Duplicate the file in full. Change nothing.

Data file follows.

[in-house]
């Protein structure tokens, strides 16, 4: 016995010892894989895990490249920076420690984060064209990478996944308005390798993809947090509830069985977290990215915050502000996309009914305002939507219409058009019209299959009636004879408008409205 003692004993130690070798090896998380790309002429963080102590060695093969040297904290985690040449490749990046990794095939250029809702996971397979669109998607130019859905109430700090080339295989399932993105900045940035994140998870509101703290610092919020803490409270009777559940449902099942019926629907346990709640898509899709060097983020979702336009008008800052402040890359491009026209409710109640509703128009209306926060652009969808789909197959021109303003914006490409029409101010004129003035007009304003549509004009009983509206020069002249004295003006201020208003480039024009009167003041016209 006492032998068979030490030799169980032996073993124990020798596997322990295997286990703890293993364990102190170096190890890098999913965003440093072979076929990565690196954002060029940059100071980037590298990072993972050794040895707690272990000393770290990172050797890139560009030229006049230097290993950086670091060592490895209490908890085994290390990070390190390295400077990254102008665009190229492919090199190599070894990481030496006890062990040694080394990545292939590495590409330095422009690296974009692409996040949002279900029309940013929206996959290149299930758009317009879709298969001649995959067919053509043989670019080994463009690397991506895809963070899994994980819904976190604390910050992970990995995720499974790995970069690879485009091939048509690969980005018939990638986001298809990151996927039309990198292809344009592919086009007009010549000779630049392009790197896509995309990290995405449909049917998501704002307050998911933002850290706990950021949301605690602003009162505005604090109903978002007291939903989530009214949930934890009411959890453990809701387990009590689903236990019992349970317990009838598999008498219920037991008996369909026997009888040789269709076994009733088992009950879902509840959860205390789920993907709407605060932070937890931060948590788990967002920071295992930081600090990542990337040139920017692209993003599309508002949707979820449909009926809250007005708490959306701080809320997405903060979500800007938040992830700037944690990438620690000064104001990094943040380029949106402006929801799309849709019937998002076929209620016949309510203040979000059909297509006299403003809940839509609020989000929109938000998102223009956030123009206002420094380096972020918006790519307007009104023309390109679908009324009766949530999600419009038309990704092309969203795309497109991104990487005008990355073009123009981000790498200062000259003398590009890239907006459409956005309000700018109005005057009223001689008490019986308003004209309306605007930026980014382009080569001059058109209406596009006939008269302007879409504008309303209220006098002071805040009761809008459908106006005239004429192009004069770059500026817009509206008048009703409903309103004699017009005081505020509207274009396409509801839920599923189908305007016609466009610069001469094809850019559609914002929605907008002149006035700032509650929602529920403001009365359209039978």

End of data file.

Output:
[in-house]
């Protein structure tokens, strides 16, 4: 016995010892894989895990490249920076420690984060064209990478996944308005390798993809947090509830069985977290990215915050502000996309009914305002939507219409058009019209299959009636004879408008409205 003692004993130690070798090896998380790309002429963080102590060695093969040297904290985690040449490749990046990794095939250029809702996971397979669109998607130019859905109430700090080339295989399932993105900045940035994140998870509101703290610092919020803490409270009777559940449902099942019926629907346990709640898509899709060097983020979702336009008008800052402040890359491009026209409710109640509703128009209306926060652009969808789909197959021109303003914006490409029409101010004129003035007009304003549509004009009983509206020069002249004295003006201020208003480039024009009167003041016209 006492032998068979030490030799169980032996073993124990020798596997322990295997286990703890293993364990102190170096190890890098999913965003440093072979076929990565690196954002060029940059100071980037590298990072993972050794040895707690272990000393770290990172050797890139560009030229006049230097290993950086670091060592490895209490908890085994290390990070390190390295400077990254102008665009190229492919090199190599070894990481030496006890062990040694080394990545292939590495590409330095422009690296974009692409996040949002279900029309940013929206996959290149299930758009317009879709298969001649995959067919053509043989670019080994463009690397991506895809963070899994994980819904976190604390910050992970990995995720499974790995970069690879485009091939048509690969980005018939990638986001298809990151996927039309990198292809344009592919086009007009010549000779630049392009790197896509995309990290995405449909049917998501704002307050998911933002850290706990950021949301605690602003009162505005604090109903978002007291939903989530009214949930934890009411959890453990809701387990009590689903236990019992349970317990009838598999008498219920037991008996369909026997009888040789269709076994009733088992009950879902509840959860205390789920993907709407605060932070937890931060948590788990967002920071295992930081600090990542990337040139920017692209993003599309508002949707979820449909009926809250007005708490959306701080809320997405903060979500800007938040992830700037944690990438620690000064104001990094943040380029949106402006929801799309849709019937998002076929209620016949309510203040979000059909297509006299403003809940839509609020989000929109938000998102223009956030123009206002420094380096972020918006790519307007009104023309390109679908009324009766949530999600419009038309990704092309969203795309497109991104990487005008990355073009123009981000790498200062000259003398590009890239907006459409956005309000700018109005005057009223001689008490019986308003004209309306605007930026980014382009080569001059058109209406596009006939008269302007879409504008309303209220006098002071805040009761809008459908106006005239004429192009004069770059500026817009509206008048009703409903309103004699017009005081505020509207274009396409509801839920599923189908305007016609466009610069001469094809850019559609914002929605907008002149006035700032509650929602529920403001009365359209039978």